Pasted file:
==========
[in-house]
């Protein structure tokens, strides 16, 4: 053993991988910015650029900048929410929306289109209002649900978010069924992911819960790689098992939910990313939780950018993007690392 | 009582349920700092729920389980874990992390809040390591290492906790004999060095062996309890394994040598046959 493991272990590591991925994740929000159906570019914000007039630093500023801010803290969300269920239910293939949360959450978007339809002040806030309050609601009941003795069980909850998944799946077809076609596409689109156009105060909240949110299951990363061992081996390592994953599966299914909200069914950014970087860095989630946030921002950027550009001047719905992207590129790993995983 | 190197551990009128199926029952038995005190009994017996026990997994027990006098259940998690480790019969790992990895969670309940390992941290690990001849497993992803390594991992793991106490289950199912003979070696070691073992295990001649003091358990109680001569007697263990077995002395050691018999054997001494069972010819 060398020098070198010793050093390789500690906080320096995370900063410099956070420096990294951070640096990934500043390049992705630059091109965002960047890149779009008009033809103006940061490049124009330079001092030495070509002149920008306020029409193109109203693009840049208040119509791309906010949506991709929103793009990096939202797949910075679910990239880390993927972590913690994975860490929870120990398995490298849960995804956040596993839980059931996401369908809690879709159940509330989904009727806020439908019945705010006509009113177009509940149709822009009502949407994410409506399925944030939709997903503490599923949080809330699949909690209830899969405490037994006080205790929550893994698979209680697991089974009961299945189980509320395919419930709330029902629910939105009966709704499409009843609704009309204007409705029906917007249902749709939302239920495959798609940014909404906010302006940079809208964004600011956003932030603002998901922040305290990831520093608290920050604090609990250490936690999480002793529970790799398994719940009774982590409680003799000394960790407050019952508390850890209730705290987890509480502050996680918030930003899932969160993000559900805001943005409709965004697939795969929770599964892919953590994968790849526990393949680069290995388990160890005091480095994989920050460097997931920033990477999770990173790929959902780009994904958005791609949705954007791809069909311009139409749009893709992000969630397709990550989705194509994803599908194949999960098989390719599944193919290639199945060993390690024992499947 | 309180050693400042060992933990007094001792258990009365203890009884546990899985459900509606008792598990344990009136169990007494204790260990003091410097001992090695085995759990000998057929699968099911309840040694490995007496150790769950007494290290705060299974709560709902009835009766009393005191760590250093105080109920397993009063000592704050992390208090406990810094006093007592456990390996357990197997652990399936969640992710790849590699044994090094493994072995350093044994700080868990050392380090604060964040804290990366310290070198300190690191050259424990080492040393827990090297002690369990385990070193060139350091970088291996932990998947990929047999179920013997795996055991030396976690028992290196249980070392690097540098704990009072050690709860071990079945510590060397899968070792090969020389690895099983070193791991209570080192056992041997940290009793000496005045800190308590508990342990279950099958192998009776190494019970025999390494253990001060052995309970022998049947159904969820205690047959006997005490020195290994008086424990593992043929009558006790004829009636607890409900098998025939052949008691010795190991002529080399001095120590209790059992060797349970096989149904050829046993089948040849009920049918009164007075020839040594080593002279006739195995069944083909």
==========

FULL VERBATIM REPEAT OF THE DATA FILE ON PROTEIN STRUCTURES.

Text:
[in-house]
């Protein structure tokens, strides 16, 4: 053993991988910015650029900048929410929306289109209002649900978010069924992911819960790689098992939910990313939780950018993007690392 | 009582349920700092729920389980874990992390809040390591290492906790004999060095062996309890394994040598046959 493991272990590591991925994740929000159906570019914000007039630093500023801010803290969300269920239910293939949360959450978007339809002040806030309050609601009941003795069980909850998944799946077809076609596409689109156009105060909240949110299951990363061992081996390592994953599966299914909200069914950014970087860095989630946030921002950027550009001047719905992207590129790993995983 | 190197551990009128199926029952038995005190009994017996026990997994027990006098259940998690480790019969790992990895969670309940390992941290690990001849497993992803390594991992793991106490289950199912003979070696070691073992295990001649003091358990109680001569007697263990077995002395050691018999054997001494069972010819 060398020098070198010793050093390789500690906080320096995370900063410099956070420096990294951070640096990934500043390049992705630059091109965002960047890149779009008009033809103006940061490049124009330079001092030495070509002149920008306020029409193109109203693009840049208040119509791309906010949506991709929103793009990096939202797949910075679910990239880390993927972590913690994975860490929870120990398995490298849960995804956040596993839980059931996401369908809690879709159940509330989904009727806020439908019945705010006509009113177009509940149709822009009502949407994410409506399925944030939709997903503490599923949080809330699949909690209830899969405490037994006080205790929550893994698979209680697991089974009961299945189980509320395919419930709330029902629910939105009966709704499409009843609704009309204007409705029906917007249902749709939302239920495959798609940014909404906010302006940079809208964004600011956003932030603002998901922040305290990831520093608290920050604090609990250490936690999480002793529970790799398994719940009774982590409680003799000394960790407050019952508390850890209730705290987890509480502050996680918030930003899932969160993000559900805001943005409709965004697939795969929770599964892919953590994968790849526990393949680069290995388990160890005091480095994989920050460097997931920033990477999770990173790929959902780009994904958005791609949705954007791809069909311009139409749009893709992000969630397709990550989705194509994803599908194949999960098989390719599944193919290639199945060993390690024992499947 | 309180050693400042060992933990007094001792258990009365203890009884546990899985459900509606008792598990344990009136169990007494204790260990003091410097001992090695085995759990000998057929699968099911309840040694490995007496150790769950007494290290705060299974709560709902009835009766009393005191760590250093105080109920397993009063000592704050992390208090406990810094006093007592456990390996357990197997652990399936969640992710790849590699044994090094493994072995350093044994700080868990050392380090604060964040804290990366310290070198300190690191050259424990080492040393827990090297002690369990385990070193060139350091970088291996932990998947990929047999179920013997795996055991030396976690028992290196249980070392690097540098704990009072050690709860071990079945510590060397899968070792090969020389690895099983070193791991209570080192056992041997940290009793000496005045800190308590508990342990279950099958192998009776190494019970025999390494253990001060052995309970022998049947159904969820205690047959006997005490020195290994008086424990593992043929009558006790004829009636607890409900098998025939052949008691010795190991002529080399001095120590209790059992060797349970096989149904050829046993089948040849009920049918009164007075020839040594080593002279006739195995069944083909």